One of the key aspects in Football Manager is ensuring you sign quality players. After a few saves, the diamonds in the original database are well-known, which removes the challenge of scouting for me. The annual intake of newgen players forms a different kind of challenge altogether. Seemingly random players are generated every season and as you progress through the save-game, more and more authentic players retire and are replaced with newgens. For me, that is where the real challenge begins.
Now, I like to think that I am in fact quite good at finding the right newgens for my team. Scouring the ends of the earth for talented newgens is definitely one of the aspects about FM that I enjoy the most and one of the reasons why I generally make a shitload of money with the Juventus Gambit. Finding a young starlet and developing him to his full potential is one of the more fulfilling experiences in the Football Manager universe.
I sometimes jokingly refer to it as newgen hunting. In my head, I imagine myself being a sort of Steve Irwin, creeping up on unsuspecting footballers. “Crikey! That’s a big one! He might play at centre-back!” While I leave you struggling to rid yourself of the mental image of me tiger crawling through the bush, preying on unsuspecting footballers, allow me to explain what this blog post is about. I want to describe, in as much detail as possible, the strategies I use to track down newgens, the attributes that help you distinguish valuable signings from overrated crap and some general tips and tricks.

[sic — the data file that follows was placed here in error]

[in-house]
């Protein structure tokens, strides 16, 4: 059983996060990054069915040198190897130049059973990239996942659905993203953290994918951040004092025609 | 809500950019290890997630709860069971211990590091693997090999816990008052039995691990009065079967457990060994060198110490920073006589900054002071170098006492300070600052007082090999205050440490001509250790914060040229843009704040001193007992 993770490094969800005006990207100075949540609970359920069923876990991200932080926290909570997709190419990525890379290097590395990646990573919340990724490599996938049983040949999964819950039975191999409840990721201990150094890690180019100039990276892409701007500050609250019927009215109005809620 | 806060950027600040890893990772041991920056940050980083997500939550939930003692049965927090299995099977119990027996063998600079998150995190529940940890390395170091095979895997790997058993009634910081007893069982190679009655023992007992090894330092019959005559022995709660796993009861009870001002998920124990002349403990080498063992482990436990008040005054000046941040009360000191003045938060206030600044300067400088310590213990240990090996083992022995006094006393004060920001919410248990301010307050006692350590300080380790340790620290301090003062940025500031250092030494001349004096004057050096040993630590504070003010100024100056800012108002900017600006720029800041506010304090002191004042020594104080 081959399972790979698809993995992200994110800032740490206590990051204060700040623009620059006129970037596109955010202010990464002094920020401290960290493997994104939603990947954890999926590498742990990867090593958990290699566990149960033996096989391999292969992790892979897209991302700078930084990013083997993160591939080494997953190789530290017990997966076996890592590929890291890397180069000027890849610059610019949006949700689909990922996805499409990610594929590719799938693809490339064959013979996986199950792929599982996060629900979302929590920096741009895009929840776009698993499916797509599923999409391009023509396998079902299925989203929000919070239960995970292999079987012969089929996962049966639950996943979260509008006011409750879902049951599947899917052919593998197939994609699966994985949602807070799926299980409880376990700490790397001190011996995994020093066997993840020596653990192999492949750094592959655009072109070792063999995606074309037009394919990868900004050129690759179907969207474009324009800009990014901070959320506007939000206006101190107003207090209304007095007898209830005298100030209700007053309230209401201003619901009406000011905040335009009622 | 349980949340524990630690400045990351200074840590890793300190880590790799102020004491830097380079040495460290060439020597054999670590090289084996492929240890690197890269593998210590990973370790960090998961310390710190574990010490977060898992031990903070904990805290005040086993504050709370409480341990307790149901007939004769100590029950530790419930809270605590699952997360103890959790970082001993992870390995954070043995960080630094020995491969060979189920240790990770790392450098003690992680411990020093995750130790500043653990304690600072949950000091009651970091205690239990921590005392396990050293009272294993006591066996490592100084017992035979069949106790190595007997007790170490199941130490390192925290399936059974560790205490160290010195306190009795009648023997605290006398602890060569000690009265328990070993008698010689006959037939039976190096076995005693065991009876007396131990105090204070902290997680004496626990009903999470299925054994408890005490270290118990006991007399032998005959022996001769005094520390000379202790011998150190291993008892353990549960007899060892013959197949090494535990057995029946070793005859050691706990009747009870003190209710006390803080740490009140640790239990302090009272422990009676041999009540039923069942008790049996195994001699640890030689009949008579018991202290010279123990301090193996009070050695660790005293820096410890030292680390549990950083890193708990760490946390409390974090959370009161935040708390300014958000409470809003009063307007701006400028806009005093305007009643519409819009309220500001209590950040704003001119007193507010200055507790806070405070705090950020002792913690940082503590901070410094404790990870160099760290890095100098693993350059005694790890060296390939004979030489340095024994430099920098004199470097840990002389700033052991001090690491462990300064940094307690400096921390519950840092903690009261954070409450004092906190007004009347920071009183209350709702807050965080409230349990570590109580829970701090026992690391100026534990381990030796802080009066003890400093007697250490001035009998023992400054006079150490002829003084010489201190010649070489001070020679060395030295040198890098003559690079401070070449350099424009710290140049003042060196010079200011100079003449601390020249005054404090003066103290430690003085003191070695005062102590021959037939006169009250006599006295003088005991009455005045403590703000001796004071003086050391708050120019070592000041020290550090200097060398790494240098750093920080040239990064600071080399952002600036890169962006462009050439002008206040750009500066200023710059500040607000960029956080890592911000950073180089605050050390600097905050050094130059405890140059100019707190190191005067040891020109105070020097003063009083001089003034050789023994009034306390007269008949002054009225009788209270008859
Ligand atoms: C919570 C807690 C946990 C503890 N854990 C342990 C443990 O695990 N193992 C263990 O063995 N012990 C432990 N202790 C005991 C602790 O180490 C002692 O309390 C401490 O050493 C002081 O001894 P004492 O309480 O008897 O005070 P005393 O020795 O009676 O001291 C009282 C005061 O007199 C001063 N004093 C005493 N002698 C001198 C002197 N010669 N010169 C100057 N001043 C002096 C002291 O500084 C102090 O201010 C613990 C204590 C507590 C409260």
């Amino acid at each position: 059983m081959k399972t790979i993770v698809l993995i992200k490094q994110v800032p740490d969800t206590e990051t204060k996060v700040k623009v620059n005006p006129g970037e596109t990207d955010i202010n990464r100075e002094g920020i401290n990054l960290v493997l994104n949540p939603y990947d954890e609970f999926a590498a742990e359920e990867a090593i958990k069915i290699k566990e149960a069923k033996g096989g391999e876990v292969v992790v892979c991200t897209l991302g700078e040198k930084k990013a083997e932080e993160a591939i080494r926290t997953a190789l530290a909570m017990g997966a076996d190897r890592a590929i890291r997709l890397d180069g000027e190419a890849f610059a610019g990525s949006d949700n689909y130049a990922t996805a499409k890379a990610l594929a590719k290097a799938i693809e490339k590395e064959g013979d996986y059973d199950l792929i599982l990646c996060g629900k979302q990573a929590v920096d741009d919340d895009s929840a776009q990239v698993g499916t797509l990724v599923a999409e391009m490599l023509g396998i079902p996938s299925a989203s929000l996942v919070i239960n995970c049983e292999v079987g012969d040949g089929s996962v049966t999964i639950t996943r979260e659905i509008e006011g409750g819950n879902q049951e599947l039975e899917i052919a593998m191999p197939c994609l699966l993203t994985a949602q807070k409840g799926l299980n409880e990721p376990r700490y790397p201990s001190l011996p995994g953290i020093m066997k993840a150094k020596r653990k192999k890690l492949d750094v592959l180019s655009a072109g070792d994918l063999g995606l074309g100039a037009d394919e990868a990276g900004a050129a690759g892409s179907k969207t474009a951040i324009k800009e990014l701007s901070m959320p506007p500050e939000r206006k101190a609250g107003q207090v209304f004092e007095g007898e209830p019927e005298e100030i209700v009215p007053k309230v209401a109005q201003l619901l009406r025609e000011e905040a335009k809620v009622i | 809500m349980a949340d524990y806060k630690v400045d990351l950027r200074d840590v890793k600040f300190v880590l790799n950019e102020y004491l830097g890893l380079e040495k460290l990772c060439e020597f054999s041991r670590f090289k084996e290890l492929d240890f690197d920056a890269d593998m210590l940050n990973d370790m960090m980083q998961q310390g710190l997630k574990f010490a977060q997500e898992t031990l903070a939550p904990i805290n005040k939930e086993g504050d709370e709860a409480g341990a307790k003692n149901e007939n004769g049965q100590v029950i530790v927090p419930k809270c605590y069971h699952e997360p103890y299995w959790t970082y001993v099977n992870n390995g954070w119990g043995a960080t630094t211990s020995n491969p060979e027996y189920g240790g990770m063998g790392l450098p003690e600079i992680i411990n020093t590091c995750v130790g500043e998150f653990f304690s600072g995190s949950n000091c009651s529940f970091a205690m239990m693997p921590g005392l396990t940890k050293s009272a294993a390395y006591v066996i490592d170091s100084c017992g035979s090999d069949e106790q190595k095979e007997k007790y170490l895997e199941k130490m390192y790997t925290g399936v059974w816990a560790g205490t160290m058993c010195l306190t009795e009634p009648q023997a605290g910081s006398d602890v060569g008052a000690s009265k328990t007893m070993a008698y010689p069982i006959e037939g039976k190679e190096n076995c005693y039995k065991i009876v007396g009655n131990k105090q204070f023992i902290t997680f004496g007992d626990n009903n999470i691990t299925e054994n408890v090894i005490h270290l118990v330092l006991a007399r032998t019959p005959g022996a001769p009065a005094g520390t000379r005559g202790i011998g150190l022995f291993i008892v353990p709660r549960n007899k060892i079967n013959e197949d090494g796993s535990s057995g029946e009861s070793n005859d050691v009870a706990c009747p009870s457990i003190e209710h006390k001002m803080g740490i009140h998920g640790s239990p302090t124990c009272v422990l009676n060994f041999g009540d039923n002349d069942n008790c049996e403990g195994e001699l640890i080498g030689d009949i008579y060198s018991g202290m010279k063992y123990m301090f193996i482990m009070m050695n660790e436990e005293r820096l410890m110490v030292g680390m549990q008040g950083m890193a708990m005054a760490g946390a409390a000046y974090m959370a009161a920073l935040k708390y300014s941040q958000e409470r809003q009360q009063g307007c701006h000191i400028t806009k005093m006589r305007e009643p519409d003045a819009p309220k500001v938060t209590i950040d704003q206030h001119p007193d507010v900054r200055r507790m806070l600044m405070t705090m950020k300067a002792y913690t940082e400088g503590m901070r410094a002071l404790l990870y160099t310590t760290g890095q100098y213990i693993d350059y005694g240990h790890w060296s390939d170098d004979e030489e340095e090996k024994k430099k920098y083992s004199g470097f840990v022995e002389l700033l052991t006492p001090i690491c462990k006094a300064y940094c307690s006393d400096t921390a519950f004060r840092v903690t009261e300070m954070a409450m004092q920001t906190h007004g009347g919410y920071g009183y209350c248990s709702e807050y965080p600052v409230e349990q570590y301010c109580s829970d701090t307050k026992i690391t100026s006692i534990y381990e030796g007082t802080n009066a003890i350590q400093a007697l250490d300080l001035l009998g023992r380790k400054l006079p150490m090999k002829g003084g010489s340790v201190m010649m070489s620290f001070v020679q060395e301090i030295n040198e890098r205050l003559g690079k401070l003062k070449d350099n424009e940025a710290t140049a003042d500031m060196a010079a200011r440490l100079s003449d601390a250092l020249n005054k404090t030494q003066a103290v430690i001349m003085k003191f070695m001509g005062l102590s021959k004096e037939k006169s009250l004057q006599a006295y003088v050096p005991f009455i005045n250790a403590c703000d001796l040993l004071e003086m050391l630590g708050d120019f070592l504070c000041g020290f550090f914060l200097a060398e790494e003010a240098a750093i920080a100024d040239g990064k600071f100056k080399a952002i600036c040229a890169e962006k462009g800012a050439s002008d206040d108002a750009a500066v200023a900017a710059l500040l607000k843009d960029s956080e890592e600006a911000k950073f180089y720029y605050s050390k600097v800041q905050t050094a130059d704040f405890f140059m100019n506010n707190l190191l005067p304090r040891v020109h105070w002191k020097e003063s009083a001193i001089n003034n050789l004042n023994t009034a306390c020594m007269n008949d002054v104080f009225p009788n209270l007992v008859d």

While the old Greeks never played football, one of Plato’s quotes can easily be applied to any footballing context. Beauty lies in the eyes of the beholder. Some people fawn over Barcelona and whichever team Pep is managing and their one-touch football. Others prefer the more energetic and physical brand of football played by the likes of Klopp and Pochettino. There are others still who have a taste for an even more physical, almost violent brand of football.
If you don’t have the players to play a technically or tactically demanding still, is playing aesthetically pleasing football still a goal in itself or can beauty be found in being efficient and maximising the resources you have? Can you compensate for a lack of technical (and tactical) skills by instilling a fighting-spirit into your squad?